Situation & problem
Cancer Biomarker research represents a key area of interest for early detection and/or identification and prognosis of cancer so that cancer patients can be treated more effectively. Although many promising biomarkers are discovered, to date only very few of them have made it into the clinic. Researchers often get lost in translation because they lack both the technical expertise and the funding appropriate incentives to move their discoveries forward. As such, there is a high-need to guide entrepreneurial researchers and to pave the way to clinical development meeting cancer patient’s needs. Our goal is to shorten the time from bench to bedside. We want to deliver to the cancer patients.
Solution & approach
Fournier-Majoie Foundation is a non-profit organization whose mission is to recognize and support entrepreneurs and entrepreneurial researchers who are willing to develop solutions to significantly benefit cancer patients. Since 2007, Fournier-Majoie foundation has focused its support on biomarker development.
Non-profit organizations and governmental institutions focus their funding support on basic and applied research. This leaves the whole development and manufacturing phase to industry and/or venture capitalists creating a funding gap between the two types of investors. This gap called the “Valley of death” is leaving researchers most of time with insufficient funding to meet the key milestones needed to generate interest of industry and/or venture capitalists. By providing funds specifically dedicated to early- development of cancer biomarkers Fournier-Majoie foundation uniquely bridges basic research and later development.
In March 2014, the total amount allocated to selected projects is €4.799.453 which €3.554.916 effectively has been paid.
The Fournier-Majoie foundation’s team actively manages its portfolio of projects, using its expertise to share insights, provide assistance and connect awardees with relevant experts when appropriate and also to foster collaboration. By using its technical and business expertise as well as its network, it guides its grant holders and prevents them from making major mistakes.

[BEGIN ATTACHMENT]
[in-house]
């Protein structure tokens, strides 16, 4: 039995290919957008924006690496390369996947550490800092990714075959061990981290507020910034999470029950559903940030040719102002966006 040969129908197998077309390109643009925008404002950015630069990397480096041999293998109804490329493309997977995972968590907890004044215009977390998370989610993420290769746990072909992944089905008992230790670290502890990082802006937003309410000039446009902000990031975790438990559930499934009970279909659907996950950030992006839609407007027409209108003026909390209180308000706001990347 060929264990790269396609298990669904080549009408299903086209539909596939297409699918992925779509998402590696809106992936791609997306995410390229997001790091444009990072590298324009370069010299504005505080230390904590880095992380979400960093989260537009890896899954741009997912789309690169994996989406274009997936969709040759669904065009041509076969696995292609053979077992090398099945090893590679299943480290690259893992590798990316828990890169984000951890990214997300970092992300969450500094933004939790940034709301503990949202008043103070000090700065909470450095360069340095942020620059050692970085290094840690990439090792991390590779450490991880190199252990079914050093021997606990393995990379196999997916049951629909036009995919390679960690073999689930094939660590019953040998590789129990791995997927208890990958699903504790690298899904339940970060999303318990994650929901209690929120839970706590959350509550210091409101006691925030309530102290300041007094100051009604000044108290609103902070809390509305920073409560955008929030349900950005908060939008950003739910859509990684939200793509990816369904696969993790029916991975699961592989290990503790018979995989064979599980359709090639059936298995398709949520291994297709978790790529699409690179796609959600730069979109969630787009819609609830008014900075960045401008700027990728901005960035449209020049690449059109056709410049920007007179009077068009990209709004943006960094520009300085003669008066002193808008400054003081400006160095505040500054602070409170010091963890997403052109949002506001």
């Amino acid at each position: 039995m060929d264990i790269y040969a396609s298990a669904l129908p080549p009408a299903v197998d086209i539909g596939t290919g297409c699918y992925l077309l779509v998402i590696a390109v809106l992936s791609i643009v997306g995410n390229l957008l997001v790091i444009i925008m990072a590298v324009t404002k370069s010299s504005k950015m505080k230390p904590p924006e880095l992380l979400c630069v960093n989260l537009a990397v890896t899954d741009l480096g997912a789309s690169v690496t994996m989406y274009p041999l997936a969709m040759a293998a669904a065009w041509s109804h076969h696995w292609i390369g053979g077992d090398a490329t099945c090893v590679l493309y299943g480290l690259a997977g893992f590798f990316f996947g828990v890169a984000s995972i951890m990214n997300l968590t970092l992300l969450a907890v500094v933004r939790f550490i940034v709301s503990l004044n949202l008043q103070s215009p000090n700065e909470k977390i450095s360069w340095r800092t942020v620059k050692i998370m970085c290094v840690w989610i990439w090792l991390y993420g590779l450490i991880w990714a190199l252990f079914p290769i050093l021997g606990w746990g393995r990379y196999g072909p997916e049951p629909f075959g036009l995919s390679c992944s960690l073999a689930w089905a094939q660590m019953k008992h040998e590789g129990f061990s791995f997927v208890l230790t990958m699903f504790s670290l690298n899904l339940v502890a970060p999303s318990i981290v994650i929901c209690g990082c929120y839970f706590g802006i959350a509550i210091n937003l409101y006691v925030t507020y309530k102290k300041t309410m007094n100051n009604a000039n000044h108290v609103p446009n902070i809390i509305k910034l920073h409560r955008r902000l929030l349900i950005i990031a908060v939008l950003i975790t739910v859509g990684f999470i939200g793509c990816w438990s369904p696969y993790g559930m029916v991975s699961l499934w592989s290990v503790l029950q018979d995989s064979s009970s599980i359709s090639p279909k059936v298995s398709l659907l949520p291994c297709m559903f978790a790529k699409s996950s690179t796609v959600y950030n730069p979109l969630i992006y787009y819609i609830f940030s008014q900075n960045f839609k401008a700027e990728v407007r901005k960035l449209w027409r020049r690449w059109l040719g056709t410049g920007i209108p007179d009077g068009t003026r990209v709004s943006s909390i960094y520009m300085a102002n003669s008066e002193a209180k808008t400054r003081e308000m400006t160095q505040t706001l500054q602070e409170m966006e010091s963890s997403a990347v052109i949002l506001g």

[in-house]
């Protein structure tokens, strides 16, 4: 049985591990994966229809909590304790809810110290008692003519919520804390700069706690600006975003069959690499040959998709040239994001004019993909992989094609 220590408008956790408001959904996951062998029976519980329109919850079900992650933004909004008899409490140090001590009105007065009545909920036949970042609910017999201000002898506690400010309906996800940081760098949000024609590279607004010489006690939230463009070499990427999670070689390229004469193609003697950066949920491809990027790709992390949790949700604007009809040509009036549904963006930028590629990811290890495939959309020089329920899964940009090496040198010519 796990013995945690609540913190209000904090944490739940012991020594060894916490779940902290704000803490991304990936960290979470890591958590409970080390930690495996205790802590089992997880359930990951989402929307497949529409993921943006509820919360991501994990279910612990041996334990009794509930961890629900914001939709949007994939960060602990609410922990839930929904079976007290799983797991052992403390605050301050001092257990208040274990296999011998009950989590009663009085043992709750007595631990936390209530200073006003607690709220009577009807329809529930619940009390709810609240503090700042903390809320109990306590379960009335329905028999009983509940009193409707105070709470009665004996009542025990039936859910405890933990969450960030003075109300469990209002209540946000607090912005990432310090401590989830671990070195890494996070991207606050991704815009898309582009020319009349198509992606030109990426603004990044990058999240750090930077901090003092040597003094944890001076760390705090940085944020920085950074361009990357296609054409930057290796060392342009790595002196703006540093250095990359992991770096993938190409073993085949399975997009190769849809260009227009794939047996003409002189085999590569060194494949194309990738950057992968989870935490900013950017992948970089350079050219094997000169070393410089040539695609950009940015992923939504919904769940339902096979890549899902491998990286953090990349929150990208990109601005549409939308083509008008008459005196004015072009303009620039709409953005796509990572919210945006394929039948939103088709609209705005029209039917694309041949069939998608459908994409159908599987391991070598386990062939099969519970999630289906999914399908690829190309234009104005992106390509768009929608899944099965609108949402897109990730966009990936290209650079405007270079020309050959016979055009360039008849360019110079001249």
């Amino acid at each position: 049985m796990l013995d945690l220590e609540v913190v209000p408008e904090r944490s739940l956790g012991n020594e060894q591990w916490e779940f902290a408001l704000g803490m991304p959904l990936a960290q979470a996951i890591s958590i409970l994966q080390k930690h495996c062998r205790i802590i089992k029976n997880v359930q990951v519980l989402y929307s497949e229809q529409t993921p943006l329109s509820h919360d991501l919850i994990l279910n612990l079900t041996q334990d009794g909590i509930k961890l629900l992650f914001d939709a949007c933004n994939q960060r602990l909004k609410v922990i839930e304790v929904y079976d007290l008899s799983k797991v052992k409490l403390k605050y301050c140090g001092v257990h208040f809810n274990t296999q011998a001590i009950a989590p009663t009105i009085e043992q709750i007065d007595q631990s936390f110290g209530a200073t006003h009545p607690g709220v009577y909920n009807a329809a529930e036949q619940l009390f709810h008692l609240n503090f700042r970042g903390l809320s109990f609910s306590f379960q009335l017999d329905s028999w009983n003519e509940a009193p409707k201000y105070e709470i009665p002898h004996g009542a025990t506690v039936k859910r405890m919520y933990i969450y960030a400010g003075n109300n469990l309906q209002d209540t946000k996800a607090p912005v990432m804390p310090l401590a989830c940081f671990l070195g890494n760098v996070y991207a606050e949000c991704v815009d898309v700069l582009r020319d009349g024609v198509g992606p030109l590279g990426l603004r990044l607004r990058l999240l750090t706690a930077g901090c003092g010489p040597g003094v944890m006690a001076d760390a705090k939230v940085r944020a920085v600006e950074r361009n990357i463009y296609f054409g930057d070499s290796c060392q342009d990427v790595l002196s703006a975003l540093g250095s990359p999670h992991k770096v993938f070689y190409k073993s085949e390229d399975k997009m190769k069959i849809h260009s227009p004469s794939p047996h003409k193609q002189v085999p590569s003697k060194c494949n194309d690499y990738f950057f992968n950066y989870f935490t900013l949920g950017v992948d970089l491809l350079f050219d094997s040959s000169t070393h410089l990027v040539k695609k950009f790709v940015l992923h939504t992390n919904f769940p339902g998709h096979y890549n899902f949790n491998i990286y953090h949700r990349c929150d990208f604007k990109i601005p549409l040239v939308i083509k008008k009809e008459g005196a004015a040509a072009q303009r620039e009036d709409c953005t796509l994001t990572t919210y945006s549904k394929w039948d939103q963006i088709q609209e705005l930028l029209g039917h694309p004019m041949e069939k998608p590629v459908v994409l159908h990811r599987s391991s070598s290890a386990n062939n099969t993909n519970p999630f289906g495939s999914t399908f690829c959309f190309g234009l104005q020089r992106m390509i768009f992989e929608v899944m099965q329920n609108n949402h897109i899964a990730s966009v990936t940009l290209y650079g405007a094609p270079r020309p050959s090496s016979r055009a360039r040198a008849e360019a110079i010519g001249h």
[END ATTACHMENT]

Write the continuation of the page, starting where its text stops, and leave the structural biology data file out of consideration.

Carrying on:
Societal Impact / Results
Since 2007, Fournier-Majoie foundation launched 7 project calls, resulting in a portfolio of 12 projects. Today, 7 out of 12 are progressing as expected and half of them are taking the last steps before clinical validation.
Venture philanthropy approach.
The venture philanthropy model is key for Fournier-Majoie foundation to give both valorization optimization and financial impact. First, Fournier-Majoie foundation activity includes not only funding but also the necessary follow-up and support to achieve results, de-risk its investment and respond to medical needs.
The Fournier-Majoie Foundation uses the approach of venture philanthropy to support medical R&D with the idea that foundation laureates who succeed in generating revenues through discoveries and their development will return a part of their revenues to the foundation to provide funding for new projects.
As other Venture Philanthropic Organisations we maintain a set of widely accepted key characteristics. These are: high engagement, tailored financing, multi-year support, non-financial support, involvement of networks, organizational capacity-building and performance measurement.
Fournier-Majoie foundation encourages candidates to develop tools providing a significant medical advantage over existing approaches. Its activity has therefore an impact in clinical management of cancer. Its goal is to supply the medical community with the tools it needs for the early detection and/or identification and prognosis of cancer so that the cancer patients can be treated more efficiently. The foundation supports also SME’s developing solutions to significantly benefit cancer patients. In March 2014, the Fournier-Majoie Foundation supports EsperityTM, the first multi-lingual, world-wide social network, with a €300.000 grant. This way, both organisations hope to end the social isolation cancer patients often experience.
Exploding research costs and decreasing approval of tests have caused industry and venture capitalists to become increasingly risk-averse which consequently enlarge the gap between research and later development. Ideally positioned between those 2 stages, Fournier-Majoie foundation makes relatively high-risk investments that could significantly move the biomarker field forward and increase the likelihood that professional investors get involved.